The Ballet-Russe is scarfing cous-cous backstage.
Scriabinistic drifts, encoded with the snow of sleds,
resiliently glint in the global warmth
of freshly flowering waterbeds.
Slow notes of snow
and then clash with the off white tablecloth so carefully.
North African primitive is in.
Cubist sunsets and phallic minarets
clutter the cluttered backstage clutter.
Even though they were not invited, Dr. and Mrs. Avant-Garde bluff
their way past Arp's unemployed cousin,
uneasily in charge of the door and the short list.
Erik Satie shows up early. Erik Satie shows up late. Erik Satie shows up, pissed
That so many unironic people have been collected under one roof.
He places a spell of de facto irony on them in order to remain aloof.
Rehearsal unfolds slowly
in an expansive
by the duchess.
Real typewriters are used to represent the typewriter's percussive chattering.
Erik Satie takes to the corner.
Erik Satie tries to ignore her.
Erik Satie whistles last minute changes to the six bars preceding the funny duck-like noise.
Erik Satie bristles at every compliment.
I am your narrator for this part of the poem.
I stole a statuette from the Louvre
They caught me
They caught me
and caught me
and wouldn't let me take it home.
I haven't yet been to the Met - How is their security?
Erik Satie drinks wine.
Erik Satie breaks bread with a halo of close friends in a cafe after sunset's
Symbolist drama unfolds an azure world elsewhere.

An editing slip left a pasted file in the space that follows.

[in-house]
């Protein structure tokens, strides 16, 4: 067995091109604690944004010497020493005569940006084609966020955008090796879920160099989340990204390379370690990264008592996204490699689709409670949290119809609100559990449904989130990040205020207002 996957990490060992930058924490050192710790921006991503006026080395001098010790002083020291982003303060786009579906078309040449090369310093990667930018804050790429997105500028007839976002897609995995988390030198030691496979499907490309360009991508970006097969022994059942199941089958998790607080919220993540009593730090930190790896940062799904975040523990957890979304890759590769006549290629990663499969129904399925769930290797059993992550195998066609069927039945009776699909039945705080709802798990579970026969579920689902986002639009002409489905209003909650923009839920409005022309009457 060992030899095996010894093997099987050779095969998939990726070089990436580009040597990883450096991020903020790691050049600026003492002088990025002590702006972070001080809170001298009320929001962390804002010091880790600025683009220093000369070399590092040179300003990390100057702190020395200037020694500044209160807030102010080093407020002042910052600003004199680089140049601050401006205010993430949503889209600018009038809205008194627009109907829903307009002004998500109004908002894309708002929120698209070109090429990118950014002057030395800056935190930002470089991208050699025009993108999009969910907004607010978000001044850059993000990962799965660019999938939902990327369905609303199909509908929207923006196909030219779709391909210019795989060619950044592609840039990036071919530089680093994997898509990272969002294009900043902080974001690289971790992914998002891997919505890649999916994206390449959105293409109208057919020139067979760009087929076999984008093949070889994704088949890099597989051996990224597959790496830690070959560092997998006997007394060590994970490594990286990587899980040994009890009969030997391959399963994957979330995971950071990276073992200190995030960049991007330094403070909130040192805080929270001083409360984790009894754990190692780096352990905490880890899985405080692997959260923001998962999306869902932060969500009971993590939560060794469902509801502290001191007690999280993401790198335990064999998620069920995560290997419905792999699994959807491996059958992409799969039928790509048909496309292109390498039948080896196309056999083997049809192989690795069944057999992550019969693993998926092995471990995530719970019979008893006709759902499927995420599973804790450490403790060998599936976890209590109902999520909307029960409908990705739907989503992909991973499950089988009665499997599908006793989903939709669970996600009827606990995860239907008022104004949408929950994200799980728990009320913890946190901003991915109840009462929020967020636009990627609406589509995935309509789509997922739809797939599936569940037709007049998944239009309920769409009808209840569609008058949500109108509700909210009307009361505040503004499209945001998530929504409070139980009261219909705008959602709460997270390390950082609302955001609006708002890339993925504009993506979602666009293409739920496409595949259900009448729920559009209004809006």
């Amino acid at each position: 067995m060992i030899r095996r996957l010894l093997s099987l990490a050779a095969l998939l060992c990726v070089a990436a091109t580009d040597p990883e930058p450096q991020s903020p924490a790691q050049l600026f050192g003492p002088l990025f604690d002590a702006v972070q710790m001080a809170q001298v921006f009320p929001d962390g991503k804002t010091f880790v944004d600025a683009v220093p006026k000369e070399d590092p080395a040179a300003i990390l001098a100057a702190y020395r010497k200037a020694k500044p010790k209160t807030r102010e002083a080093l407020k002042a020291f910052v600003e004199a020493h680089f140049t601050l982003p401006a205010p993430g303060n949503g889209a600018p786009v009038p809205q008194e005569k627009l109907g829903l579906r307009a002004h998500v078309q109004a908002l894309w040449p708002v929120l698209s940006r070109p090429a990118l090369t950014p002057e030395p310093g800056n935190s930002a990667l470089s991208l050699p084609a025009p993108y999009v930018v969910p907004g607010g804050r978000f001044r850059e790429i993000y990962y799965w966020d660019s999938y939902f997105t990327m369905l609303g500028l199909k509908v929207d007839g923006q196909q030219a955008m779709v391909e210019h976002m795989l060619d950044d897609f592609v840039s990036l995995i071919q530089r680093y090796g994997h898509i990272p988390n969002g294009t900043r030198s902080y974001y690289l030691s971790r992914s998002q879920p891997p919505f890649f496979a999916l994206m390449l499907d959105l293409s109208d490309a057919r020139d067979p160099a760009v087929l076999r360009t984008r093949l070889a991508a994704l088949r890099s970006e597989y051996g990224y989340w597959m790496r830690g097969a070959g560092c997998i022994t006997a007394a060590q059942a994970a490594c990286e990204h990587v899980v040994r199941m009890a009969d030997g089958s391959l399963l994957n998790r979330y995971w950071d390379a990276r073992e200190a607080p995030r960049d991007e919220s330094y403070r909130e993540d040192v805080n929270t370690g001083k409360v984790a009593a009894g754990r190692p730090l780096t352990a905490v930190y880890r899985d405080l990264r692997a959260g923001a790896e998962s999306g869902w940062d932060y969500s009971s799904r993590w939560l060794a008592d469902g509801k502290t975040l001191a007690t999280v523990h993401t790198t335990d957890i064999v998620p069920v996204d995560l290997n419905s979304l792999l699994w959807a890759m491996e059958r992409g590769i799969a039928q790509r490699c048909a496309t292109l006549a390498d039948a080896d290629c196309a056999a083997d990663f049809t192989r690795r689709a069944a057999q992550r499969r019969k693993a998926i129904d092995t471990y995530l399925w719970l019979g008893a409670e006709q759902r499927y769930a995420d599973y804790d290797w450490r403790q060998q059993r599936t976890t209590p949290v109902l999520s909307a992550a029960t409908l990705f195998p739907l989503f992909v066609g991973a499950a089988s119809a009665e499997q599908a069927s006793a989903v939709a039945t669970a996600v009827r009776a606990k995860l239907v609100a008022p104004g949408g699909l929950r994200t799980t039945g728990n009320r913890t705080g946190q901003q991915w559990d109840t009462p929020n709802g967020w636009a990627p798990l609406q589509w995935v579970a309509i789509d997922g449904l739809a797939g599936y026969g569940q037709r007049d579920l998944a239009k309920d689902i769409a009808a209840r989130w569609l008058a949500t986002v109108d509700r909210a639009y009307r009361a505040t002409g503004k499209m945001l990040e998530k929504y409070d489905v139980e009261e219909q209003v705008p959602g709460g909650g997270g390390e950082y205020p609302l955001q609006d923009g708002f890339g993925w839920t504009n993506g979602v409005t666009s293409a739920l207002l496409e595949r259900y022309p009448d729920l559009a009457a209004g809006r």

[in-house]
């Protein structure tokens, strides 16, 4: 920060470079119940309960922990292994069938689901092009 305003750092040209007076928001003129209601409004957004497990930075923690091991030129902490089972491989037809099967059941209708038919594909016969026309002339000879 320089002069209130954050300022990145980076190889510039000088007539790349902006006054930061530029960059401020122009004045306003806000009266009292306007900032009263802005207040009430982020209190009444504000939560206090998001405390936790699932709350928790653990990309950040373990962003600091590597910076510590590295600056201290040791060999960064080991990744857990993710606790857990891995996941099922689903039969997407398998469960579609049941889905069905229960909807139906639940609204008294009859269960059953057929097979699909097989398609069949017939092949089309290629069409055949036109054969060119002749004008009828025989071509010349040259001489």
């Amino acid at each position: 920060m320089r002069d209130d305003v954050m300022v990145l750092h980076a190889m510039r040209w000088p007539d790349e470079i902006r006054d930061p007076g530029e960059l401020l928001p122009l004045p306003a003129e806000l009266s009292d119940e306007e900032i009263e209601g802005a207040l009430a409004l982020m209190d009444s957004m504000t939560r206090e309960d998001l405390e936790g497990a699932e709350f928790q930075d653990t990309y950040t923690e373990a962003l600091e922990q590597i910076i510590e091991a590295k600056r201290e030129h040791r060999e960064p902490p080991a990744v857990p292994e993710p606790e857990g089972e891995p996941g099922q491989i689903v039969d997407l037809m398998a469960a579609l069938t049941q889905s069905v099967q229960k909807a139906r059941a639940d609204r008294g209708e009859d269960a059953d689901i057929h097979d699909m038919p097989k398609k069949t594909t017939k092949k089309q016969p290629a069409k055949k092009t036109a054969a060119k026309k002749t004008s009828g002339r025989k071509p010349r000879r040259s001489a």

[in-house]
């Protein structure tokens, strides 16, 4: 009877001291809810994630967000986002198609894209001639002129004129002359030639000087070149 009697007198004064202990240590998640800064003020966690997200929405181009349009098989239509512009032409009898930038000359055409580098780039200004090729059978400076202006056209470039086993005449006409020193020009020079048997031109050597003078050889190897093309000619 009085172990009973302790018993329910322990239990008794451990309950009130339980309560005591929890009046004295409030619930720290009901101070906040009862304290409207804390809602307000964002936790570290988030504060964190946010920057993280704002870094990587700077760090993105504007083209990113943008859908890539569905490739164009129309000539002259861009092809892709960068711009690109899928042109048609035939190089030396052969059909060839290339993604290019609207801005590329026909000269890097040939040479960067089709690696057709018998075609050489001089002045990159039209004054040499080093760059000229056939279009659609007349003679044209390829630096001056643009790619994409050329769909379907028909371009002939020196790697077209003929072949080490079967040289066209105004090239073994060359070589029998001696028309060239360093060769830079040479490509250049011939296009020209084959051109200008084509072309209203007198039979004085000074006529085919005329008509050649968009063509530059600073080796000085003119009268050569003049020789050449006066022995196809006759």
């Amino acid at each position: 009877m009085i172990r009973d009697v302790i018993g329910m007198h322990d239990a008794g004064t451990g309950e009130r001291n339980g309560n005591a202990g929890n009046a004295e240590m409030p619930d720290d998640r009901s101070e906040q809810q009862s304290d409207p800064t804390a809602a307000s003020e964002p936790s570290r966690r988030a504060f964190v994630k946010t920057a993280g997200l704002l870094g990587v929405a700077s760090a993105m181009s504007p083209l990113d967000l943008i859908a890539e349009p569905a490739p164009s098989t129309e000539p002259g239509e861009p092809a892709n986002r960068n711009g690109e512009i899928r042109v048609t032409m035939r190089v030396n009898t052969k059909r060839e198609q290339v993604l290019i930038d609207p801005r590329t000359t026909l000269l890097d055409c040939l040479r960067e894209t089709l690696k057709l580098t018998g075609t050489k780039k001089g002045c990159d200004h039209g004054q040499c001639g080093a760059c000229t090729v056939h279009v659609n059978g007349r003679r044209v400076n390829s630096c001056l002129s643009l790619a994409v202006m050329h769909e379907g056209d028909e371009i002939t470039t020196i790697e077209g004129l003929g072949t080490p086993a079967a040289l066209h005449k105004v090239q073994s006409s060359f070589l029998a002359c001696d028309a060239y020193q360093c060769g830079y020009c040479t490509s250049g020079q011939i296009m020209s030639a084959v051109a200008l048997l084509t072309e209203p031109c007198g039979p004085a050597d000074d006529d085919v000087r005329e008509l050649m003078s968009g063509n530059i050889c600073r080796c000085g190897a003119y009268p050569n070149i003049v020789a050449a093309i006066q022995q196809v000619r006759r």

Our miniature car clowns
in tight circles
on the stage after the performance inspires the starched concertgoers to riot.
Tomorrow, perhaps, nothing will shock, and the audience will sit in complacent quiet.
Erik Satie drank the clock for breakfast.
We have the Ballet-Russe eating cous-cous from our hand.
Sundial and rippling Seine jade,
the frontier and fire at close range -
the century is beginning for a change.
Erik Satie, still in his bedclothes, read the scathing reviews, puffed
on an unlit cigar,
and lay back down
to nap off his hangover.
Someday the movies will talk. Someday the dead will receive a complete makeover.
Here is a dollar bill brought back from America on the latest crossing.
Let us meet to share a mango peach sorbet.
The monarch will rise again someday, and its gardener,
fond of right angle triangles, shall feel the comfortable wood
of hedge clippers across his triangular palms.
Erik Satie was of the people.
Erik Satie was an elitist pimp.
Make a left on to the boulevard and a right at the alchemy trumpet.
Walk in a simple circle and carry a white limp.
A man in white will meet you there and speak
in tongues of fire resistant hair.
Write down everything he says.
Don't forget to ask your neighbors to water your plants while you're away.
Erik Satie could talk at two speeds at once, but he couldn't dance.
Sirens revved in the church night.
A sugar candy jalopy evaded the search light.
The decay of bells tolled a thousand year old simultaneity, but could not compete
with Erik Satie's eyes, counting erogenous
zones from the toes up.
He stopped when he reached the desired number.
A dumb show on the street grew number in the wind.
A mime we passed pulled a rose from my ear.
An American attempted to escape
but an overturned
blocked his flight.
Erik Satie rolled his motley eyes and wondered
aloud whether poverty was worth all the women moved
to take care of him.
Erik Satie could walk at two speeds at once, but he couldn't dance.
In a station at the Metro,
peddling North African masks
and black boughs of fertility
worship, a cousin of the King's
gardener leads the commuting
crowd in a dream vision.
Erik Satie watches the screen cowboy pierce
the snake bite with his bowie knife and suck at the incision.
I would rather lose my eyes than my toes.
What would I do with the windswept heath?
A rose in rows is a rose in rows.
The screen cowboy exhales the rosary canyon's sunset between his pearl white teeth.
(repeat 427 times)